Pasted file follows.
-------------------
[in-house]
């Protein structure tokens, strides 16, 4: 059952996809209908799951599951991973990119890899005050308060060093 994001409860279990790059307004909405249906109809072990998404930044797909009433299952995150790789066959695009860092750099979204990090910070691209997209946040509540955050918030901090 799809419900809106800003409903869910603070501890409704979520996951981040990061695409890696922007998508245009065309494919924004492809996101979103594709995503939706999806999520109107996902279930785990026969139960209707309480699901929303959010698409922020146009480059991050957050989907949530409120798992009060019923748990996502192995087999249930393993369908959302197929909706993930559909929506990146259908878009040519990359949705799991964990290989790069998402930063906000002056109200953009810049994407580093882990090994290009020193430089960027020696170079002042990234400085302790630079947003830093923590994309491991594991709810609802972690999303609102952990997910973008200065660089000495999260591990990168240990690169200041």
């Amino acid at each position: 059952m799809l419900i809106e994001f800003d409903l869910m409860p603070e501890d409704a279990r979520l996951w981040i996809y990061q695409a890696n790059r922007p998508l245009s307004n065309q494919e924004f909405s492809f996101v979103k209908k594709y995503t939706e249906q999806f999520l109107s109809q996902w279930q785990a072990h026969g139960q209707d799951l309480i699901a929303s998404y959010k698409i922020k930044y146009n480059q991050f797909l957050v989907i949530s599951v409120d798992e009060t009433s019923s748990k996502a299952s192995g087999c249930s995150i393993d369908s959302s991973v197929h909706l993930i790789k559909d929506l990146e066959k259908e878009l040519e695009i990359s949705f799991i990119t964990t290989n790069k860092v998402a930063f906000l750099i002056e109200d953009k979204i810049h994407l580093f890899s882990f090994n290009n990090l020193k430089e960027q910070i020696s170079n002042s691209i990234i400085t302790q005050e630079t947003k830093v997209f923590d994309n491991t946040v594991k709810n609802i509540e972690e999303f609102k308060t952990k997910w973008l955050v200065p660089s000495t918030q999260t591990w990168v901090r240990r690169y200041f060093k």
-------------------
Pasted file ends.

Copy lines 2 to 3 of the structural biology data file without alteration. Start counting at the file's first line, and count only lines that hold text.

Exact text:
């Protein structure tokens, strides 16, 4: 059952996809209908799951599951991973990119890899005050308060060093 994001409860279990790059307004909405249906109809072990998404930044797909009433299952995150790789066959695009860092750099979204990090910070691209997209946040509540955050918030901090 799809419900809106800003409903869910603070501890409704979520996951981040990061695409890696922007998508245009065309494919924004492809996101979103594709995503939706999806999520109107996902279930785990026969139960209707309480699901929303959010698409922020146009480059991050957050989907949530409120798992009060019923748990996502192995087999249930393993369908959302197929909706993930559909929506990146259908878009040519990359949705799991964990290989790069998402930063906000002056109200953009810049994407580093882990090994290009020193430089960027020696170079002042990234400085302790630079947003830093923590994309491991594991709810609802972690999303609102952990997910973008200065660089000495999260591990990168240990690169200041």
């Amino acid at each position: 059952m799809l419900i809106e994001f800003d409903l869910m409860p603070e501890d409704a279990r979520l996951w981040i996809y990061q695409a890696n790059r922007p998508l245009s307004n065309q494919e924004f909405s492809f996101v979103k209908k594709y995503t939706e249906q999806f999520l109107s109809q996902w279930q785990a072990h026969g139960q209707d799951l309480i699901a929303s998404y959010k698409i922020k930044y146009n480059q991050f797909l957050v989907i949530s599951v409120d798992e009060t009433s019923s748990k996502a299952s192995g087999c249930s995150i393993d369908s959302s991973v197929h909706l993930i790789k559909d929506l990146e066959k259908e878009l040519e695009i990359s949705f799991i990119t964990t290989n790069k860092v998402a930063f906000l750099i002056e109200d953009k979204i810049h994407l580093f890899s882990f090994n290009n990090l020193k430089e960027q910070i020696s170079n002042s691209i990234i400085t302790q005050e630079t947003k830093v997209f923590d994309n491991t946040v594991k709810n609802i509540e972690e999303f609102k308060t952990k997910w973008l955050v200065p660089s000495t918030q999260t591990w990168v901090r240990r690169y200041f060093k």